Hackney MP Diane Abbott has been suspended from the Labour party for comments about racism. Rt Rev Dr Rosemarie Mallett, Bishop of Croydon, says we need to talk about how racism impacts different groups, even if Abbott’s words – for which she has since apologised – should have been wiser
Let’s have the conversation about some of the names we use for discrimination and what they mean. I think we need to name things as they are.
The word ‘racism’ came into being at the time of historic transatlantic slavery, when we started to get these concepts of ‘whiteness’ and ‘blackness’, which were not there previously. And – though it’s used in many ways now, slavery and colour remain at the heart of what racism describes.
‘Anti-Semitism’ describes the hatred levelled at Jewish people and is abhorrent to everyone.There are some people who are both Jewish and black, so for them neither ‘racism’ nor ‘anti-Semitism’ quite covers it.
‘Islamophobia’ describes the lamentable experiences of our Muslim brothers and sisters. It, too, has elements of racism, alongside other forms of hatred.
Each of these is a distinctive experience, rooted in identity, colour, religion and heritage. But – whatever we name it – hatred is hatred. It is an offence against God and humanity and we must stand against it in all its forms.
We need to attend to and recognise the distinctiveness of black people’s experience of marginalisation in our society
We have a long way to go in building a society in which all people are valued, and we must not shy away from these conversations. We have to recognise that racism has different trajectories and different impacts for different people. If we try to put them all together, to pretend that everyone’s experience is the same, we won’t really deal with the complexity that we know exists.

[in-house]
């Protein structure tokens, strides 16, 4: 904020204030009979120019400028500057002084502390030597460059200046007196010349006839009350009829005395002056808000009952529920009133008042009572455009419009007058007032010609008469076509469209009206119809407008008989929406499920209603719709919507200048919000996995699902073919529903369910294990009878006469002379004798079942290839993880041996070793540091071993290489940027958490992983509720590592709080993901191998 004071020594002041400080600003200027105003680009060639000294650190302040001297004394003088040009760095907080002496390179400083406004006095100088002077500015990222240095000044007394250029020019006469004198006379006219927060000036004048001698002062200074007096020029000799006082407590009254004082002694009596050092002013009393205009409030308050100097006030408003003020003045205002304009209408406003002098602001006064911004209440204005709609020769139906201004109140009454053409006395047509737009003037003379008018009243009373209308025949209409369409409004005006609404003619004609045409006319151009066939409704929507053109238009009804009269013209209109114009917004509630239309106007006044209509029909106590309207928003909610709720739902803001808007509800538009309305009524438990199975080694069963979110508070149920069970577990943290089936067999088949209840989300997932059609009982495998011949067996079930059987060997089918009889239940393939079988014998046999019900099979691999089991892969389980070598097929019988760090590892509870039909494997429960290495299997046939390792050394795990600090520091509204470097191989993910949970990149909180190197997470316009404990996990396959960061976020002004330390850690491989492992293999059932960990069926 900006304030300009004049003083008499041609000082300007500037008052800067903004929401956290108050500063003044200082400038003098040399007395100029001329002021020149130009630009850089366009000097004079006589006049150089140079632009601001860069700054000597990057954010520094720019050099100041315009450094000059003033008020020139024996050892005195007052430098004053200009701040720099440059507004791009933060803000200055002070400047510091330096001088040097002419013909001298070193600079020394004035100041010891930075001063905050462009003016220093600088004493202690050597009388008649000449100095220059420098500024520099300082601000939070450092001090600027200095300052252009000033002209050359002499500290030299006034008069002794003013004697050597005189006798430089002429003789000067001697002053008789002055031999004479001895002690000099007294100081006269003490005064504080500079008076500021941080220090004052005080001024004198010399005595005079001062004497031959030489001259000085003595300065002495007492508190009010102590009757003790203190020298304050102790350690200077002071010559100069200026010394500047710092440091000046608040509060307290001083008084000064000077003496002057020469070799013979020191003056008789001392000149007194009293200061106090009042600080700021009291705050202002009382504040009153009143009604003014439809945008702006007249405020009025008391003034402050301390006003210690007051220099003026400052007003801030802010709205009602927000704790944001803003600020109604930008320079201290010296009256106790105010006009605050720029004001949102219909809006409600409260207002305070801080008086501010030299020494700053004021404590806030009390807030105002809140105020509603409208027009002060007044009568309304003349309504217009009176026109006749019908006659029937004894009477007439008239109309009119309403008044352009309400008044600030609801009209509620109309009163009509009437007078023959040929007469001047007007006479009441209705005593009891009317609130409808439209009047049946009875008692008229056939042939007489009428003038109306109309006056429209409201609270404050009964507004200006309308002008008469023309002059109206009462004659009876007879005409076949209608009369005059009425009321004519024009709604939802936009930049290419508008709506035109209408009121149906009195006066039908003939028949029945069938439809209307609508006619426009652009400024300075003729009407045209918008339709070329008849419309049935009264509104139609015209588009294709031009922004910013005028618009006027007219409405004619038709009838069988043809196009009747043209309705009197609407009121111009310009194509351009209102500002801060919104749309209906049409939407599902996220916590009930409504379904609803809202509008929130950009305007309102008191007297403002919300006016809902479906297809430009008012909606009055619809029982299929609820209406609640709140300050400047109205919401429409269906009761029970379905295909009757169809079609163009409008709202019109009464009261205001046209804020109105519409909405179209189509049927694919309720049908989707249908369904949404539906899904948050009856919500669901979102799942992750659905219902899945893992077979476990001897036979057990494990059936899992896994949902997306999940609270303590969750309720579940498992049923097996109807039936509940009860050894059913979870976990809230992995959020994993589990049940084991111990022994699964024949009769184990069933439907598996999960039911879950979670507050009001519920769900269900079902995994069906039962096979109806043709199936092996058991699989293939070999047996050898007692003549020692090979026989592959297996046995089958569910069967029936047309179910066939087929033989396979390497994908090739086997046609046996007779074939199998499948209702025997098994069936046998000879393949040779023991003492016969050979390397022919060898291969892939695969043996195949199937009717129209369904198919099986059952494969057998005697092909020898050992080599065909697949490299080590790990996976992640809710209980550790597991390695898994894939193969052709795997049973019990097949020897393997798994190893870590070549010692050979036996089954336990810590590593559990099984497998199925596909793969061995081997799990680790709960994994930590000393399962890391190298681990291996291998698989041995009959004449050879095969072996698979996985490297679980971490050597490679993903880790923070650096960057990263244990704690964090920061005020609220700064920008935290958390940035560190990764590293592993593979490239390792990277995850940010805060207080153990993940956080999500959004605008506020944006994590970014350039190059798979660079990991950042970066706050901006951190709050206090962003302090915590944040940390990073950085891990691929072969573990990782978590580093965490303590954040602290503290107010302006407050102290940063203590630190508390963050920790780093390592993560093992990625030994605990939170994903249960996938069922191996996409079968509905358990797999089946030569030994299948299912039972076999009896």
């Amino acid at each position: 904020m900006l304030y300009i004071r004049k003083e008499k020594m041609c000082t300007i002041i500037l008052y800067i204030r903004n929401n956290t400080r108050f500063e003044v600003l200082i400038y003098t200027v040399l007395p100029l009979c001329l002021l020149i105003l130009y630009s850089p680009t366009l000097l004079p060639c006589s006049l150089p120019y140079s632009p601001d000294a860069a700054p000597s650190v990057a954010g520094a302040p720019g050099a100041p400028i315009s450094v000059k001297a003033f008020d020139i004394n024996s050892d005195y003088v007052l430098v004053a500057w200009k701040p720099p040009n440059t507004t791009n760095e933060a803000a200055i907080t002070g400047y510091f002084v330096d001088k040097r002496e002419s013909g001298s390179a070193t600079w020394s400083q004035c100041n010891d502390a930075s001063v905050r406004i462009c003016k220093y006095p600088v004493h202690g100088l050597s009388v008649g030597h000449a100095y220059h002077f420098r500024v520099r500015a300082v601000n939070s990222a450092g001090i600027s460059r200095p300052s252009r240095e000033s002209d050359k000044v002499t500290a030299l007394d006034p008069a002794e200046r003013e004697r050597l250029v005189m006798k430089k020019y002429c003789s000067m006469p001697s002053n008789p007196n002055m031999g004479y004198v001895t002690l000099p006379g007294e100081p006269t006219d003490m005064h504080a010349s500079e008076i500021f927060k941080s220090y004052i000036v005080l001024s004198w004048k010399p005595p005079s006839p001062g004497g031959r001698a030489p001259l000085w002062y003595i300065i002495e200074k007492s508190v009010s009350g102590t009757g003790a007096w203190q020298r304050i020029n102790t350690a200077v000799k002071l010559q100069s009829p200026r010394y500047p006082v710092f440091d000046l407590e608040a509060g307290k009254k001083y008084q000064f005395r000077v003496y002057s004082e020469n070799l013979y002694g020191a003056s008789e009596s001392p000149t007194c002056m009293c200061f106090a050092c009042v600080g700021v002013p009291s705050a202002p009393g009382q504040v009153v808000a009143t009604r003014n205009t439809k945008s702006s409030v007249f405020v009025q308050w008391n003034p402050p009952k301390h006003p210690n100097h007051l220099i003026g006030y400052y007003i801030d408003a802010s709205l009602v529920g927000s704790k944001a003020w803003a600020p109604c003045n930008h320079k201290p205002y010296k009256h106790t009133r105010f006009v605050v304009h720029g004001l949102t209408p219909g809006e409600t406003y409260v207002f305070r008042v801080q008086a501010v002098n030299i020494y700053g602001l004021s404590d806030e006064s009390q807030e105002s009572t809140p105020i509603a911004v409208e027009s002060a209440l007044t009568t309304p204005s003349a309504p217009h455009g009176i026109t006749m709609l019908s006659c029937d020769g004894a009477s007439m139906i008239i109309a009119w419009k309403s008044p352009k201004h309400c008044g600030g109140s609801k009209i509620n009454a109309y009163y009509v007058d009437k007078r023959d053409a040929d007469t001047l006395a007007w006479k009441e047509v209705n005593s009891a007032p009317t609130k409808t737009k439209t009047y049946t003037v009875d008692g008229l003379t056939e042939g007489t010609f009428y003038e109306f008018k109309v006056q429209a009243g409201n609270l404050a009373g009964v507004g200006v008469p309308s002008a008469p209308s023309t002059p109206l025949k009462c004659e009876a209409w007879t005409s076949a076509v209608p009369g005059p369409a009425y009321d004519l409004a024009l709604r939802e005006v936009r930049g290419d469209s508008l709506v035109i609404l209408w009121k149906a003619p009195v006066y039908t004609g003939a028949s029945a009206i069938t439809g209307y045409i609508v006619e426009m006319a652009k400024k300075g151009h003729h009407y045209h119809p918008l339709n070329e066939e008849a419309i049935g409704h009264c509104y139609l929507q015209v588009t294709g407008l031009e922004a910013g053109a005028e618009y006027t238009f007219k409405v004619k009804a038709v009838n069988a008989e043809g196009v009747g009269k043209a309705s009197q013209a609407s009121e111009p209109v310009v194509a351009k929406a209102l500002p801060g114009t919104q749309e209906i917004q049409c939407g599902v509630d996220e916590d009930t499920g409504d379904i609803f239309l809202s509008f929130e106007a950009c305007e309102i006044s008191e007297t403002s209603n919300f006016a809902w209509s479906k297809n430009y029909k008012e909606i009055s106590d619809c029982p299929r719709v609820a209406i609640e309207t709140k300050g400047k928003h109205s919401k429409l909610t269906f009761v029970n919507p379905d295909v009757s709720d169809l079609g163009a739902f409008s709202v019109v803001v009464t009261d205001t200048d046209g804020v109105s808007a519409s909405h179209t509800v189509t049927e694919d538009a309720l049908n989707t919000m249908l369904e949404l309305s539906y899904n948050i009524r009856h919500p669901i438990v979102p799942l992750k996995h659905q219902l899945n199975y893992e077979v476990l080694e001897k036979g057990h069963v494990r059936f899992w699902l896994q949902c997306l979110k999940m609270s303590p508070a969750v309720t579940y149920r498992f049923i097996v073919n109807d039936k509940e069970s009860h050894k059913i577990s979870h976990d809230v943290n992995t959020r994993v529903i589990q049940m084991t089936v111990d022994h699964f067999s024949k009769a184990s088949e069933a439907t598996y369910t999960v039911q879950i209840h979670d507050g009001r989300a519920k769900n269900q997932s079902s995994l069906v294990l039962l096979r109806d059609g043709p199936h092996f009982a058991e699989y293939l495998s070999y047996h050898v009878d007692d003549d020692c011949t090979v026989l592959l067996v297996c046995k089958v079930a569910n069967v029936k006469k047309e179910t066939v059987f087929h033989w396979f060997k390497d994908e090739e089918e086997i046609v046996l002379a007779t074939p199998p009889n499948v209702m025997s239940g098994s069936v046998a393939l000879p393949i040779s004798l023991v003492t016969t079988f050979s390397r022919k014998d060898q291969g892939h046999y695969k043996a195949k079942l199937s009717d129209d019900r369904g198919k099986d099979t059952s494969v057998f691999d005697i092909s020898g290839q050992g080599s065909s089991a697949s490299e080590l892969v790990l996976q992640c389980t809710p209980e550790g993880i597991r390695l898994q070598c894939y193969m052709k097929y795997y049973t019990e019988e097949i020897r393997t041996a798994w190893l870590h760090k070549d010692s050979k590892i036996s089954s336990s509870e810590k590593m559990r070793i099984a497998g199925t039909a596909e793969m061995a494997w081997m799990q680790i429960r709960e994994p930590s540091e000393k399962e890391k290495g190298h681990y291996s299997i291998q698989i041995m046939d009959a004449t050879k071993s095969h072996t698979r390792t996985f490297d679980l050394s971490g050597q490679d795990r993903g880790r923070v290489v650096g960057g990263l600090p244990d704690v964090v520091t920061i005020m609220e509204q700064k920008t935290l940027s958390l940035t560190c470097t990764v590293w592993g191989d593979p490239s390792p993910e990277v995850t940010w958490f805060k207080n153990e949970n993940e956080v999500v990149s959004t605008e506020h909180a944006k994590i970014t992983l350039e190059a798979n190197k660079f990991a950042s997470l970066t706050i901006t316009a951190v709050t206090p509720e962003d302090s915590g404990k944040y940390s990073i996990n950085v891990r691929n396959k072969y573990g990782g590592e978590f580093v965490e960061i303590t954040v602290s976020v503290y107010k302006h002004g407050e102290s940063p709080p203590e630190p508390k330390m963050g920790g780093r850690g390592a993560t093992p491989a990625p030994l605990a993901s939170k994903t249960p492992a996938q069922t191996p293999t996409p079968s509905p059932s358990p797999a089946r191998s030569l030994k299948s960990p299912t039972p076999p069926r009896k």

We need to have conversations that deepen our understanding – and that should inform our actions. Diane Abbott regrets the way she expressed herself and I have no doubt that her apology is heartfelt. But let’s not shut down this conversation – and miss the opportunity to wrestle with the complexities around hatred.
We need to attend to and recognise the distinctiveness of black people’s experience of marginalisation in our society – just as we need to attend to the specific experiences of Jewish people, of Muslims and other groups, too. Abbott was wrong to just equate racism with something like hair colour – while for some people hair colour may be important to defining their identity, it’s also something that can be changeable, peripheral to who we are.
What we’ve got to look at is the reality of people’s lives. The way the world works to marginalise too many people; how too much of humanity spends its time, very sadly, ‘othering’ people who are not like them.
The situation with Diane is sad, because someone who has really fought for justice throughout her career (and not just justice for black people) is now suspended from the Labour Party.
While she was mistaken to address the issues in this way, it is my hope that her experience will not make others fearful of exploring these issues. This conversation needs both courage and grace as we seek to address key issues with regard to racialised identity in our complex and diverse society.